I’m surprised that so many people have this wrong… so surprised that I had to break my own rules and actually write a news article before our August launch date.

The media has it wrong. The iPhone 4 death grip does cause signal issues, but it’s only on some iPhone 4’s. All of the mainstream news sources claim that it’s just the way the iPhone 4 was designed. If you hold the iPhone 4 like the picture to the right, you’ll be able to kill your signal in some service areas with bad reception. Wrong.

You’ll only be able to kill your signal if Apple gave you a defective phone. I’ve had several opportunities to test this theory over the last two weeks. The first was at our monthly Apple meet up. All of us (15 people) tried the death grip and only a handful of us were actually able to kill our reception. My iPhone 4 held 5-bar reception just fine, while the person sitting next to me was able to knock their signal all the way down to “No Service.”

My second verification came when I was working with a client whose company purchased 4 brand new iPhones. They had all read about the death grip and showed me their results. In an office downtown Denver, we saw 2 iPhone 4’s completely lose signal while the other 2 stayed at 5 bars.

Now before you say that we rigged it with the sweaty palms and conductive hands on the signal dropping phones, I’ll tell you this: we swapped phones in both scenarios. I verified that everyone was “properly executing” the death grip (pun intended). At the monthly Apple lunch and at the Denver company, everyone rotated phones and each time… the same iPhone 4’s would lose signal. Everyone who witnessed this was baffled but still believed that it was a general issue with the iPhone 4 — because the media said so.

The final verification:

My iPhone 4 died this past weekend… it just stopped turning on. One moment it was on and then next it was dead. This iPhone 4 was immune to the death grip: no matter where I was and who held it, I could never get my signal to drop from its untouched strength. Unfortunately for me, my replacement iPhone (yeah, it’s probably refurbished) confirms the death grip’s existence. I haven’t been able to get it all the way down to “No Service” but I can definitely get it down to 1 bar. Remember, I’ve been trying the death grip for a couple weeks in all of the same places — home, work, and the bar — never before could I reproduce the issue with my iPhone 4. I’m sad to say that I most certainly can reproduce the effects of the death grip on my newly refurbished replacement iPhone 4 the Genius Bar just gave me.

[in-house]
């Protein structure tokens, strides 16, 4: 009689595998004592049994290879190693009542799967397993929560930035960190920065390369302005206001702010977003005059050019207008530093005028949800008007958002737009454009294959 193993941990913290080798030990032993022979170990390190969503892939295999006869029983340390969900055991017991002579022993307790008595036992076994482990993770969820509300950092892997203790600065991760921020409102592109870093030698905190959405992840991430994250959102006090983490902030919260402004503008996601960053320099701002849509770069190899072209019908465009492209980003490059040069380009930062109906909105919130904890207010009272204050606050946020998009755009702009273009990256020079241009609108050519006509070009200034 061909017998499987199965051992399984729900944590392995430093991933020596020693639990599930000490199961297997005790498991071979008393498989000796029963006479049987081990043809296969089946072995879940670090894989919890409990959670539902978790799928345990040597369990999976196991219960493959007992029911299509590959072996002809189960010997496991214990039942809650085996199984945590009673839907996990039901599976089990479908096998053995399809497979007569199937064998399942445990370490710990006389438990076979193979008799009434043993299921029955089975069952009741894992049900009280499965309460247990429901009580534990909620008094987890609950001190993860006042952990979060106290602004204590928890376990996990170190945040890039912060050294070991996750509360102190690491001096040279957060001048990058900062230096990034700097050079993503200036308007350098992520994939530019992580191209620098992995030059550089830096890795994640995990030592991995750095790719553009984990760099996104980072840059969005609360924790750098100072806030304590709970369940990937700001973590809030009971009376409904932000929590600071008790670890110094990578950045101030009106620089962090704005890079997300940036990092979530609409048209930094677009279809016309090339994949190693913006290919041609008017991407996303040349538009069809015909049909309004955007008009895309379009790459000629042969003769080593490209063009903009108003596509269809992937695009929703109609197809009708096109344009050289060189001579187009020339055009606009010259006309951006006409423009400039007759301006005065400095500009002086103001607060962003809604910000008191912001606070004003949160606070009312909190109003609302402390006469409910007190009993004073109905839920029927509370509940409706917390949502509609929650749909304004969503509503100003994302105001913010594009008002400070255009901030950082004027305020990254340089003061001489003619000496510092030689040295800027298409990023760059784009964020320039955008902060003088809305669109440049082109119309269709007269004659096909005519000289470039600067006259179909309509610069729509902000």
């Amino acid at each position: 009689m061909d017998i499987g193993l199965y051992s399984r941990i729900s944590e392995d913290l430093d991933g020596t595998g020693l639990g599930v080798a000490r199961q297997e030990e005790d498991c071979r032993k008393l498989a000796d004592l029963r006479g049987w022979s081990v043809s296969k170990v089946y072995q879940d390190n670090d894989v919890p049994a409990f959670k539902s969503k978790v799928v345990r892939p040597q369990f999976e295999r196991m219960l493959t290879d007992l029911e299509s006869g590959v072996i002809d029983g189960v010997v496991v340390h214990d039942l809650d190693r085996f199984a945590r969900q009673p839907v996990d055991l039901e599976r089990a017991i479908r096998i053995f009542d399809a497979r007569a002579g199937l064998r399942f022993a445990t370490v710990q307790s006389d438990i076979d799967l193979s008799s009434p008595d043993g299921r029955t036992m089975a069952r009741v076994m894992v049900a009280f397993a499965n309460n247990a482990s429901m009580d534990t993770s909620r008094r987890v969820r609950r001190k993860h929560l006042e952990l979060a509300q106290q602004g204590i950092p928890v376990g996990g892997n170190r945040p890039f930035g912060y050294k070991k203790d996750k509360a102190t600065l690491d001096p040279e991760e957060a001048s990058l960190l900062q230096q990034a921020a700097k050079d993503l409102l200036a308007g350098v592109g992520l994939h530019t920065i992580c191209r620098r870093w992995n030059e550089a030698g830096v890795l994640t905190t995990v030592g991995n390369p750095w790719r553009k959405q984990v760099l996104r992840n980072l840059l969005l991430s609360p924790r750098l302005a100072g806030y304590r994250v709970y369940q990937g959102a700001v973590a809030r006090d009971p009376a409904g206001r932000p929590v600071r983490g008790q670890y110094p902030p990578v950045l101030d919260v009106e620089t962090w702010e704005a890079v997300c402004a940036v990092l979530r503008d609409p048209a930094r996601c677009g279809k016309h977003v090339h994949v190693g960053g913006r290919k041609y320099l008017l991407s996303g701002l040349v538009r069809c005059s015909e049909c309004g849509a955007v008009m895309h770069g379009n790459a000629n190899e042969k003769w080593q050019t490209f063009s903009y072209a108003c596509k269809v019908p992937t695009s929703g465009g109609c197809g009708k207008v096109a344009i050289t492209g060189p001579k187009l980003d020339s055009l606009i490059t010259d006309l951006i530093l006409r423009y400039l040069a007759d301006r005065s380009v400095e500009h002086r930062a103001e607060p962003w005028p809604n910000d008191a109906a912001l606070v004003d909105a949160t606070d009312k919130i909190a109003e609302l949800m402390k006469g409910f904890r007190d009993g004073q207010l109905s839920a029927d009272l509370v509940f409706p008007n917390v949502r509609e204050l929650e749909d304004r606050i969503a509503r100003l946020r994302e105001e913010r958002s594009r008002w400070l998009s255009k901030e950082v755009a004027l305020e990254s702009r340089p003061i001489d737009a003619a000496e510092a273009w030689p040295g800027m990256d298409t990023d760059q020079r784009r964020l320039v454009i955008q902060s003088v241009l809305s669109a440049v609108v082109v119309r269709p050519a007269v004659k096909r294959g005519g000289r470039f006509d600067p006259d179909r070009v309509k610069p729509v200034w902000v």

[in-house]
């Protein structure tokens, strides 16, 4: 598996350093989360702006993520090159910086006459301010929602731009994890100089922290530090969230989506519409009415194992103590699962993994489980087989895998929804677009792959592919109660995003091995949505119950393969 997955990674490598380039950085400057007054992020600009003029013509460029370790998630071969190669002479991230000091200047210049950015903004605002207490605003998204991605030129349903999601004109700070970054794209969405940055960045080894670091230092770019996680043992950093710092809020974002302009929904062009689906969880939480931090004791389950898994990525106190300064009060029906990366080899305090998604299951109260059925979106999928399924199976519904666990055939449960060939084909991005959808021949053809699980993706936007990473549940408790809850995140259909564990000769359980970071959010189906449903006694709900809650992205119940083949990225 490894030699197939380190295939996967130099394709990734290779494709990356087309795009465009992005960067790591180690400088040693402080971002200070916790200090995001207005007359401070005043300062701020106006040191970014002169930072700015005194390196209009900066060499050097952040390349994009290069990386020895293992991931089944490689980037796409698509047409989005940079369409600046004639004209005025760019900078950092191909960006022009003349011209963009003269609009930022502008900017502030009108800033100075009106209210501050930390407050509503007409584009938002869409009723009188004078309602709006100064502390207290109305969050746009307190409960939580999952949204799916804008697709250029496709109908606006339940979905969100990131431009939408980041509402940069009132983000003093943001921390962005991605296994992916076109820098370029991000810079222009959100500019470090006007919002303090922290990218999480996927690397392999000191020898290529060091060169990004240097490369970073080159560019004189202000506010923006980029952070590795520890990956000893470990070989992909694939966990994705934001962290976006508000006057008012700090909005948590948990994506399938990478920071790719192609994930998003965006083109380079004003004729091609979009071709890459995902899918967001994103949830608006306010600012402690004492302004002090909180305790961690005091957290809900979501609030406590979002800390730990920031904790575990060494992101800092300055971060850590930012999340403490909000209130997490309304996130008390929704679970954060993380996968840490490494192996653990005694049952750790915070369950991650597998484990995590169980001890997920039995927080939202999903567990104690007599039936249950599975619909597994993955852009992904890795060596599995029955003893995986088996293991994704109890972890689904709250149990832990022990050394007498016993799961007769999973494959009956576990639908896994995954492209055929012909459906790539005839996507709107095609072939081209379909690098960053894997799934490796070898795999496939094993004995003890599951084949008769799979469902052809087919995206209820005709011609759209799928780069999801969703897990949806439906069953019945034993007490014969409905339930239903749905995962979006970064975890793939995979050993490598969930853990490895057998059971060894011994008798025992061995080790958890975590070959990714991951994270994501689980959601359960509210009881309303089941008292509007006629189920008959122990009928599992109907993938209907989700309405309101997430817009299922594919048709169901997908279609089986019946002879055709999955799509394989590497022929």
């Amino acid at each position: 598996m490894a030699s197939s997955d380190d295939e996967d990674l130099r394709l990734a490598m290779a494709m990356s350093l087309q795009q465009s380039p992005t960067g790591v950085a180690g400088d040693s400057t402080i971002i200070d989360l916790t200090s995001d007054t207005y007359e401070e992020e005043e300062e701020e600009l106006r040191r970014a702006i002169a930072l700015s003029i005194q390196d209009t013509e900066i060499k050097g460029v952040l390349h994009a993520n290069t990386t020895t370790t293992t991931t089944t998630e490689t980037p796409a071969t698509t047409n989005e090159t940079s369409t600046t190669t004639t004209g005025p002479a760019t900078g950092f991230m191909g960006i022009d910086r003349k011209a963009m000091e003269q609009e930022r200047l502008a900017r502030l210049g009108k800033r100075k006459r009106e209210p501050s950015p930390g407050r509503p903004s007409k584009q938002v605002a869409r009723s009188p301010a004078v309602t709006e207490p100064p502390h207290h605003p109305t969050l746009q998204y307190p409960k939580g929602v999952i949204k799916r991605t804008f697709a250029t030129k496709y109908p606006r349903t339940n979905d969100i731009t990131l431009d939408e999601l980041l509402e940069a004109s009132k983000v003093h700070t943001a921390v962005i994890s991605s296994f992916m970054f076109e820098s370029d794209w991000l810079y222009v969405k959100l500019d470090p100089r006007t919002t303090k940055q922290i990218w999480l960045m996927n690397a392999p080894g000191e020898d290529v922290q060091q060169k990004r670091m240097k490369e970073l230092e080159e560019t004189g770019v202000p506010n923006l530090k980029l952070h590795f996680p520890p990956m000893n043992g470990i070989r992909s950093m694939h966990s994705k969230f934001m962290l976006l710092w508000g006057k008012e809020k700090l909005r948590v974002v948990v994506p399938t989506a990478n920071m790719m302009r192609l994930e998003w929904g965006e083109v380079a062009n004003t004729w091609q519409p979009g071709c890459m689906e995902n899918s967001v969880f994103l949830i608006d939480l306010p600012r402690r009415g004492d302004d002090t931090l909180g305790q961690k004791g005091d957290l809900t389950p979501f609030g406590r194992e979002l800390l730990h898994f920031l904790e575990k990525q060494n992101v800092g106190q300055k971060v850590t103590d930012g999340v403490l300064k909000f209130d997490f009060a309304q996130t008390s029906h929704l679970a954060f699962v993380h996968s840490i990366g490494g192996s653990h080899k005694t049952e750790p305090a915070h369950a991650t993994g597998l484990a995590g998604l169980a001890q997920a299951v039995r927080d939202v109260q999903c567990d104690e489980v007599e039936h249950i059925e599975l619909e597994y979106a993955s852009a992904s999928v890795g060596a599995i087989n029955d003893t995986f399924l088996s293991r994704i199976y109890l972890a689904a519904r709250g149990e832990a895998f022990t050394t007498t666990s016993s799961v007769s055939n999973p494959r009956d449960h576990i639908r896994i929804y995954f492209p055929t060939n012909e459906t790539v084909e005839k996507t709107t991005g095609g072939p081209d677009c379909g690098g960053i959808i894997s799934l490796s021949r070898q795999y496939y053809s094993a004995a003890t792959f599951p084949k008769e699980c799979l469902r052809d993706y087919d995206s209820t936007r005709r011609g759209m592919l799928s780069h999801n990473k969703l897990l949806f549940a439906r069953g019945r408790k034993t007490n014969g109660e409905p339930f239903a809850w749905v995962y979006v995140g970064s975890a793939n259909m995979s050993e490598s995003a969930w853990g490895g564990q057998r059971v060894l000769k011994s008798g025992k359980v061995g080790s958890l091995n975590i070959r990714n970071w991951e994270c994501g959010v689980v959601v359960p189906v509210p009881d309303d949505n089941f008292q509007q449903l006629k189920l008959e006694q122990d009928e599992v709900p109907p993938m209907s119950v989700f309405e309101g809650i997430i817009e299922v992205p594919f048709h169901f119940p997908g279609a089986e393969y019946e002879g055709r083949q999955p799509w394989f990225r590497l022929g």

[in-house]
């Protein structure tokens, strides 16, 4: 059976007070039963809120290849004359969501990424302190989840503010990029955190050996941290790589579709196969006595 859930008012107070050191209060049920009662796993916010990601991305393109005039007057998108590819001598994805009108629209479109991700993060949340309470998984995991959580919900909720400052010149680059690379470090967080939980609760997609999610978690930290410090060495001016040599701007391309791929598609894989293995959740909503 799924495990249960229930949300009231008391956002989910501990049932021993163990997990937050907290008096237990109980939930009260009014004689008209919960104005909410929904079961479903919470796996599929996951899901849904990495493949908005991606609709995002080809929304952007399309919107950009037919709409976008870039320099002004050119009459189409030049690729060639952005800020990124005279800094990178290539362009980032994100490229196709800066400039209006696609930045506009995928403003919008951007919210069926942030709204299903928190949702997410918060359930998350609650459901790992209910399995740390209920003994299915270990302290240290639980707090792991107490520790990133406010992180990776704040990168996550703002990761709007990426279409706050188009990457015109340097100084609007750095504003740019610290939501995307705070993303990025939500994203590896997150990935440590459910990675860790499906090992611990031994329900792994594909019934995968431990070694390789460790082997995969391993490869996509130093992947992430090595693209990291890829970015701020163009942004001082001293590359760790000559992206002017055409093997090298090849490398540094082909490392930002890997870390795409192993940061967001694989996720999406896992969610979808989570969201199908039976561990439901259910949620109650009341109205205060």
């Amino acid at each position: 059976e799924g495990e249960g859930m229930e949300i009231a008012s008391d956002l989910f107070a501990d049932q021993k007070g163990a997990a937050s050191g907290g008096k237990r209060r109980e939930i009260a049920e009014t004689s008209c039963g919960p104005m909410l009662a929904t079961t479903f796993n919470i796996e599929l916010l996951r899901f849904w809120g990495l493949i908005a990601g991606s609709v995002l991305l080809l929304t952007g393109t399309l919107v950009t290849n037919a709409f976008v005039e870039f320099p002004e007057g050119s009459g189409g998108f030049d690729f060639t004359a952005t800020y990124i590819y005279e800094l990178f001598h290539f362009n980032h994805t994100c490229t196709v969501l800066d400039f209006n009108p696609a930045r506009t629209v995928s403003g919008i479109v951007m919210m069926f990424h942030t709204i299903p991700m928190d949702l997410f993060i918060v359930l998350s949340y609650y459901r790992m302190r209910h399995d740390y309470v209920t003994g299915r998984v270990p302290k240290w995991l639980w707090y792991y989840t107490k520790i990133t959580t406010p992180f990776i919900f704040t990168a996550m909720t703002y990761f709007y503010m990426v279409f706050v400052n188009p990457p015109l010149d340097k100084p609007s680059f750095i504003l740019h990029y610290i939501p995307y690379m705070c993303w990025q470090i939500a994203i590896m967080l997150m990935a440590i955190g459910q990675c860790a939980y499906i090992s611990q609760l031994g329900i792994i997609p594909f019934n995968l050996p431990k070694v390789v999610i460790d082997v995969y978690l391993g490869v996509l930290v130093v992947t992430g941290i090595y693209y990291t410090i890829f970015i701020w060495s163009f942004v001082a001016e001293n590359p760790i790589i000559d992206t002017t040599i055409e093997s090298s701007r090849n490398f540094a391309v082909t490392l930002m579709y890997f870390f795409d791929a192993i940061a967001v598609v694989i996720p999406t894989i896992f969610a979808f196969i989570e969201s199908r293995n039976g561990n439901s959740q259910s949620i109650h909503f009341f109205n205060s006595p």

Since Apple has gone along with the media, I have no cause for retaliation. What’s better for a company’s image: admitting that holding the product a certain way could cause issues or recalling the 30% (my estimate) of iPhone 4’s that reflect the defect? That’s a no brainer. Tell us to put a case on it, yeah that fixes the problem… but the problem isn’t the design of the iPhone. No, the problem is a manufacturing defect — probably a grounding issue — that doesn’t affect all of the phones on the market.

That changes the situation a bit, eh? I have a defective iPhone 4, but Apple doesn’t have to do anything about it because the media gave them a way out. It’s time for Apple to cowboy up and admit fault. Even though I like the bumper, I want an iPhone 4 that works without one… it’s what they sold me in the first place.

Josh Carr
Josh founded eciov in 2008 and has overseen it's evolution into a lifestyle site. He enjoys all things digital, art, music, creativity -- anything that can evoke emotion. If he's not working on this site or at his day job as a UX Engineer, he's out riding his motorcycle or jumping his truck on trails in the mountains.
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